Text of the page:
But the COGCC, American Petroleum Institute and the Colorado Petroleum Association petitioned to the Colorado Supreme Court , with then-Attorney General Cynthia Coffman arguing state law and earlier Supreme Court decisions were being overridden—despite an objection from then-Gov. John Hickenlooper.
In their appeal to the state’s high court , the COGCC and oil companies argued that the COGCC didn’t have the authority to do what the petitioners were asking and that the COGCC was already working with the Colorado Department of Public Health and Environment to address the same concerns the petitioners were worried over.
But in the Supreme Court’s decision, Gabriel reversed the appeals court’s decision and said the COGCC “properly declined to engage” in rulemaking with the teenagers and environmental groups.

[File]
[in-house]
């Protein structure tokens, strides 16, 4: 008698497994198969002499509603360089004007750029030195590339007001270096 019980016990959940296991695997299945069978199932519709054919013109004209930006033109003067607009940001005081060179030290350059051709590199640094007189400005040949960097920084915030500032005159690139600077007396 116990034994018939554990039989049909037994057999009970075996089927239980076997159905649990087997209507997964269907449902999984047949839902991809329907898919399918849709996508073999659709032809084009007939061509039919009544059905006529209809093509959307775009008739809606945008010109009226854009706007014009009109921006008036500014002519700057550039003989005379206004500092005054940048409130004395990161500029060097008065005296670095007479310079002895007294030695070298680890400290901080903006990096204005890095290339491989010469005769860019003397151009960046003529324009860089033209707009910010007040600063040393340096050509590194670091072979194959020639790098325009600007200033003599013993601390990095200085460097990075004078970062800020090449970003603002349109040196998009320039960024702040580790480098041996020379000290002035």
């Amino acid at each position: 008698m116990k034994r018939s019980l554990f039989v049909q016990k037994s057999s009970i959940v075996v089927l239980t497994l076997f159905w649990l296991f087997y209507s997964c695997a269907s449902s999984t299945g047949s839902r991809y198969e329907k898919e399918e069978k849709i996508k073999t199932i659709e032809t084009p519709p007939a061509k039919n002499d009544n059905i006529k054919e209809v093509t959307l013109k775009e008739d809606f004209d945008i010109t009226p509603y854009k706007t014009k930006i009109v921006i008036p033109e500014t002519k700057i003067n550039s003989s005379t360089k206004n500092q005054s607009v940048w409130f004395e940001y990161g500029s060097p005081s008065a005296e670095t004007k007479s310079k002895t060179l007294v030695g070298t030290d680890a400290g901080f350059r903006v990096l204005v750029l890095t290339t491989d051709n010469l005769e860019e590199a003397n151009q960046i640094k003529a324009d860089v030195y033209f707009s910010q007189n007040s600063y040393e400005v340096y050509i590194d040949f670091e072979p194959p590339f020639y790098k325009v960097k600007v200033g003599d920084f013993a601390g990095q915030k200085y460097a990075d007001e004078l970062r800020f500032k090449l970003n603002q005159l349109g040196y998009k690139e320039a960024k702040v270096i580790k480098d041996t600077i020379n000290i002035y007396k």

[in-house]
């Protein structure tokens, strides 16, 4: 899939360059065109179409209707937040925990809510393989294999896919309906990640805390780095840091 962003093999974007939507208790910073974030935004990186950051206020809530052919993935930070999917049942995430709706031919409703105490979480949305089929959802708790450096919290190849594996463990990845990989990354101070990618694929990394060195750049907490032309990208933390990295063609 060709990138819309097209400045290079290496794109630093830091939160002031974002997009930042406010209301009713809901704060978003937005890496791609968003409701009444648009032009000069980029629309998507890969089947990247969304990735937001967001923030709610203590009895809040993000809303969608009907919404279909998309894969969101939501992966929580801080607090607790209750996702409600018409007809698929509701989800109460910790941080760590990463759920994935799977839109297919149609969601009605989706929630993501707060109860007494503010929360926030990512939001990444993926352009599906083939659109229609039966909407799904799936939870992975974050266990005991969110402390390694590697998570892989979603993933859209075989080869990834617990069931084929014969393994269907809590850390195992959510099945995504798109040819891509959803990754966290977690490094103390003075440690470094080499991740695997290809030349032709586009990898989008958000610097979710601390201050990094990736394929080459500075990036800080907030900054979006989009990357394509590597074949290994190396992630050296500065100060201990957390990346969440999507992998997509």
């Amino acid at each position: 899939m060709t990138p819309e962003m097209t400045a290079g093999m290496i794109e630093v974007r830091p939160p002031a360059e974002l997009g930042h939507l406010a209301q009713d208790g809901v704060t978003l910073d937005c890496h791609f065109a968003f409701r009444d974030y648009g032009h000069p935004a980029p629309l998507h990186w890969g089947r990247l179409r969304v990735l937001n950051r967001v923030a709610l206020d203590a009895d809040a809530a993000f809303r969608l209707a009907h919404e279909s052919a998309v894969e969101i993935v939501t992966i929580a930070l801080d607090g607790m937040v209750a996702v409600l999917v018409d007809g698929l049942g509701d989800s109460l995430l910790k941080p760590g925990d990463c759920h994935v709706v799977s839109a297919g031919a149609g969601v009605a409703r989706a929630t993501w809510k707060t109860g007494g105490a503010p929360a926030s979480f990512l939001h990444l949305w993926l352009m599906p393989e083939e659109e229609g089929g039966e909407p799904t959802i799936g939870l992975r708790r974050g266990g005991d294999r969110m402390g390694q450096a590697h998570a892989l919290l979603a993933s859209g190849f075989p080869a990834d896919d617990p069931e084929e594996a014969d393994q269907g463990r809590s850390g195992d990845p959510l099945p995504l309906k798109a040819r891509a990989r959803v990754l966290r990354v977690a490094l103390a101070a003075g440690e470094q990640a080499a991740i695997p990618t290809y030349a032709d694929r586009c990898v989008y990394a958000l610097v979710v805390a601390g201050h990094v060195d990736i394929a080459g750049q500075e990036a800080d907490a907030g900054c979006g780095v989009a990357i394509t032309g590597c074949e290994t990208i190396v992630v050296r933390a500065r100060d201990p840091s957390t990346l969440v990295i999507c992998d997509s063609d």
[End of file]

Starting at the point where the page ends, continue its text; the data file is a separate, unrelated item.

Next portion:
The court listed three reasons as to why it made its decision.
It said that courts had a “limited and highly deferential” role in an agency’s decision whether to engage in rulemaking with various parties and secondly, that the COGCC “could not properly adopt the rule” proposed by the teenagers.
“Specifically, as the Commission recognized, the pertinent provisions do not allow it to condition all new oil and gas development on a finding of no cumulative adverse impacts to public health and the environment,” the court wrote in its summary. “Rather, the provisions make clear that the Commission is required (1) to foster the development of oil and gas resources, protecting and enforcing the rights of owners and producers, and (2) in doing so, to prevent and mitigate significant adverse environmental impacts to the extent necessary to protect public health, safety, and welfare, but only after taking into consideration cost-effectiveness and technical feasibility.”